NEWS
By Nick Alexopulos and Nick Alexopulos,SUN STAFF | August 3, 2003
The reorganized Union brigades of the 11th Corps stood at the curve of the army's fishhook formation on East Cemetery Hill just south of Gettysburg when dusk fell on the night of July 2, 1863. Those Union soldiers faced the task of defending their position on Cemetery Hill's eastern slope, steep and lined with stone walls at its base and peak, from the first wave of Confederate troops that attacked under orders to take the high ground. Both armies understood the importance of victory in this first clash on Cemetery Hill and the implications it had for victory at Gettysburg.
NEWS
June 28, 2003
On Thursday, June 26, 2003, DOROTHY AARONSON, devoted sister of Yale and Harry Aaronson and the late Jack and William Aaronson. Also survived by loving nieces and nephews. Services and Interment were held on Friday, June 27, 2003 at the Beth Isaac Adath Israel Congregation Cemetery, German Hill Rd. Please omit flowers. Arrangements by SOL LEVINSON & BROS. INC.
NEWS
December 6, 2005
On December 2, 2005, JOSEPH JAKIELSKI, age 76, of Bel Air, MD, formerly of Baltimore; dear uncle, great uncle and cousin of the Jakielski and Kalthof families and dear friend of many. Interment of Cremated Remains will be held on Monday, December 26, 10 A.M. in Holy Roasary Cemetery, Germen Hill Road, Baltimore.
NEWS
June 25, 2000
A correspondent of the New York Herald furnishes the following interesting account of the desperate battle at Gettysburg on Thursday last: The Position of the Rebels. General Reynolds, it seems more and more clear, fought rashly on Wednesday, and very probably against the wishes of the commander of the army; yet this battle, which lost us many men, gave us full information of the where-abouts of the enemy's main body, and committed the enemy to the position north of Gettysburg, or perhaps led him to believe that we had a greater force in his front than we had, and so made him fear to make any such considerable movement as would be necessary to take up a new position in presence of this army.
NEWS
By CHRISTOPHER BAMBURY and CHRISTOPHER BAMBURY,SPECIAL TO THE SUN | June 25, 2000
The attack by the Louisiana Tigers brigade on Cemetery Hill, which briefly overran several Union artillery positions on the second day of the fighting at Gettysburg, Pa., in July 1863, will be portrayed in this year's remembrance of that great Civil War battle. The re-enactment of this fighting will be held on Sunday, July 2. The first day of the Battle of Gettysburg was over, a smashing victory for the Confederates under the leadership of Gen. Robert E. Lee, and an unflattering Union defeat.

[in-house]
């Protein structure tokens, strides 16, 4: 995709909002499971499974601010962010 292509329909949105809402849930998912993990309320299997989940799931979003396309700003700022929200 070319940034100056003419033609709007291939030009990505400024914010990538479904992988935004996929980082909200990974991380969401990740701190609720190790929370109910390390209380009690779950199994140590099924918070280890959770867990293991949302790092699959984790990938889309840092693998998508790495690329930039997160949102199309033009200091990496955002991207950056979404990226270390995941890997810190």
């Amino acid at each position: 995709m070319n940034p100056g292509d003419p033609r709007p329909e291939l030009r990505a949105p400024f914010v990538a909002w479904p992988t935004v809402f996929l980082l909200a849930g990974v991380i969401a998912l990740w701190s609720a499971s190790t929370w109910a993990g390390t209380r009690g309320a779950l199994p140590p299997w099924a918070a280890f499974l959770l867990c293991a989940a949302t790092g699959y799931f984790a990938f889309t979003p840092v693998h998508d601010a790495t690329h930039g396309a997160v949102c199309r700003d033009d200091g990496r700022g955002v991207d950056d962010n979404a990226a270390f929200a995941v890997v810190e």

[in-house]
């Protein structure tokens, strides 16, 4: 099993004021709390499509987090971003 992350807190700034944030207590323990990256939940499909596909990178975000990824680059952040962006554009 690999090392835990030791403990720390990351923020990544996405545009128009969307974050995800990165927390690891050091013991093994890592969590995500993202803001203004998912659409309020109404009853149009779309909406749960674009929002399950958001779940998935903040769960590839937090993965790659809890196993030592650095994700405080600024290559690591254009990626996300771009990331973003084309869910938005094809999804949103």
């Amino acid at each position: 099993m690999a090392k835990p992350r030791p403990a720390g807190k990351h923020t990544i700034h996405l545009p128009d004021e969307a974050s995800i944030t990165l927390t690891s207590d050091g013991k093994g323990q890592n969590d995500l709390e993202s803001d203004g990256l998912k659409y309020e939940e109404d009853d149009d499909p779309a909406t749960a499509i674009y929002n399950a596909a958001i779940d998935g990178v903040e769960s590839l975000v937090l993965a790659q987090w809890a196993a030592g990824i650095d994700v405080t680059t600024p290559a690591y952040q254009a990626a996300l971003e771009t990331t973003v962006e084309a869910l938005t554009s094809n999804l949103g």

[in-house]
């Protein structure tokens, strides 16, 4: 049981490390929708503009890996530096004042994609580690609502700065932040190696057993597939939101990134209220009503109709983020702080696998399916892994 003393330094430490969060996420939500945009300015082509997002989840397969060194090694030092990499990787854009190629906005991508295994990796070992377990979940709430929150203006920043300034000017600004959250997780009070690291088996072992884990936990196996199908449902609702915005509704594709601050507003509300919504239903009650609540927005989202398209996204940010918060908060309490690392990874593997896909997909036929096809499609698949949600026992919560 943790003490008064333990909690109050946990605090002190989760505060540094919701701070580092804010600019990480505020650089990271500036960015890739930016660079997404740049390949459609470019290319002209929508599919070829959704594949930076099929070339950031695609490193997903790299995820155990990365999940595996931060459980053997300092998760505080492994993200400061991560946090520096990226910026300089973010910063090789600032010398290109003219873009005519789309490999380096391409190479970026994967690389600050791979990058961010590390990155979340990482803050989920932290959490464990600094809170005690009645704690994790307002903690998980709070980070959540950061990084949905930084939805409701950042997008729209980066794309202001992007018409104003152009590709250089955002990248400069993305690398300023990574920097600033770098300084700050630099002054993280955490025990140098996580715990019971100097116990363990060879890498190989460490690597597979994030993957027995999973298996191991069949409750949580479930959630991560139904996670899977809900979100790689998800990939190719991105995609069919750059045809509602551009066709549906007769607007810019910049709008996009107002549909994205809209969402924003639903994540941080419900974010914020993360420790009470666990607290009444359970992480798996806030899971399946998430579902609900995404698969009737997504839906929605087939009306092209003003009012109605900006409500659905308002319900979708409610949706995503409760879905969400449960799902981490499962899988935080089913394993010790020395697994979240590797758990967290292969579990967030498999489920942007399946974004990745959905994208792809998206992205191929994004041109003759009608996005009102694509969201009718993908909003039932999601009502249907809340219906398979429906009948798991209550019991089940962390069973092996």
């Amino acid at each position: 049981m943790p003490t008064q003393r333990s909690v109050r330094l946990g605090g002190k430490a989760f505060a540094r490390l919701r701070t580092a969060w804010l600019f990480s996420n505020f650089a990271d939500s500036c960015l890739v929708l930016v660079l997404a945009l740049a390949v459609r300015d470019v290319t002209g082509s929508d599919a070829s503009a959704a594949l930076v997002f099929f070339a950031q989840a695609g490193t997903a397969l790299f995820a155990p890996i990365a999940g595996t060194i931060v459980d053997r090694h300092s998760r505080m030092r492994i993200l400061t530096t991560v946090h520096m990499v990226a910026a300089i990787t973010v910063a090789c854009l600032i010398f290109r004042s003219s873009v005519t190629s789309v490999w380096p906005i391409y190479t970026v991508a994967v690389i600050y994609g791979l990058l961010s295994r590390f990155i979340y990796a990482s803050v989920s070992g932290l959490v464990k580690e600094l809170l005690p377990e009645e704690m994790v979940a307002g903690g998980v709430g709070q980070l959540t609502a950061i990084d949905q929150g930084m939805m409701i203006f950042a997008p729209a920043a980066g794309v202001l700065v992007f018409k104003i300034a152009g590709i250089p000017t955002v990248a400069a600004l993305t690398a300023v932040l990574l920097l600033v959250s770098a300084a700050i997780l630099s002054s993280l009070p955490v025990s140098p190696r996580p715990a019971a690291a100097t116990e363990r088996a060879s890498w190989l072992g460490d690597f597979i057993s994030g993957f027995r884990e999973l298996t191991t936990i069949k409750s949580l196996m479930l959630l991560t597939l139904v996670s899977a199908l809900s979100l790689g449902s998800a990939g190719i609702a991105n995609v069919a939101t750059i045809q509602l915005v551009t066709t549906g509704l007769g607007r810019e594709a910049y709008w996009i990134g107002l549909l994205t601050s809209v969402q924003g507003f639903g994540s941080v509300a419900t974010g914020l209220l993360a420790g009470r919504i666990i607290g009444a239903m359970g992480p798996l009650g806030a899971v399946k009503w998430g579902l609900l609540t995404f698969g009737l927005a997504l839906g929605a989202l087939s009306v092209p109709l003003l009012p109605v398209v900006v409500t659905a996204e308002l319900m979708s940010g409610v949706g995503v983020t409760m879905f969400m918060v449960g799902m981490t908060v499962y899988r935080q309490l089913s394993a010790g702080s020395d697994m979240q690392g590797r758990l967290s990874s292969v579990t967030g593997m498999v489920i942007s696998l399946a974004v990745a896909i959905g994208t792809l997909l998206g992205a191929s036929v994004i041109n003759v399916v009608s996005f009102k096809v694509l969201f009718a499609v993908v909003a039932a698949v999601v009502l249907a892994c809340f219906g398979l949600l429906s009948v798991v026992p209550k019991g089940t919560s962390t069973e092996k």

NEWS
September 19, 1999
A correspondent of the New York Herald furnishes the following interesting account of the desperate battle at Gettysburg on Thursday last: The Position of the Rebels. General Reynolds, it seems more and more clear, fought rashly on Wednesday, and very probably against the wishes of the commander of the army; yet this battle, which lost us many men, gave us full information of the whereabouts of the enemy's main body, and committed the enemy to the position north of Gettysburg, or perhaps led him to believe that we had a greater force in his front than we had, and so made him fear to make any such considerable movement as would be necessary to take up a new position in presence of this army.
NEWS
By Paul Ruppel and Paul Ruppel,Special to the Sun | July 1, 1999
An often overlooked aspect of the Battle of Gettysburg was the critical fighting on the northern side of the famous "hook-shaped" Union line. The tactical importance of Culp's Hill and the defense of the right side flank movement by Confederate Lt. Gen. Richard S. Ewell were critical to the defense of the Union's position and victory at Gettysburg.After the 1st and 11th Corps of the Army of the Potomac were pushed back through the streets of Gettysburg, Maj. Gen. Oliver O. Howard attempted to rally the Union forces on Cemetery Hill just south of town.
NEWS
September 5, 2003
On August 29, 2003, WALTER A. DODA; beloved son of the late Walter and Eugenia Doda; loving brother of Florence Miller and her husband Stanley; dearest friend of Janet Fields; uncle of Larry and Joseph Miller and Julie Schoonover. Graveside services will be held at Holy Rosary Cemetery (German Hill Road), on Saturday, September 6, 2003 at 11 A.M.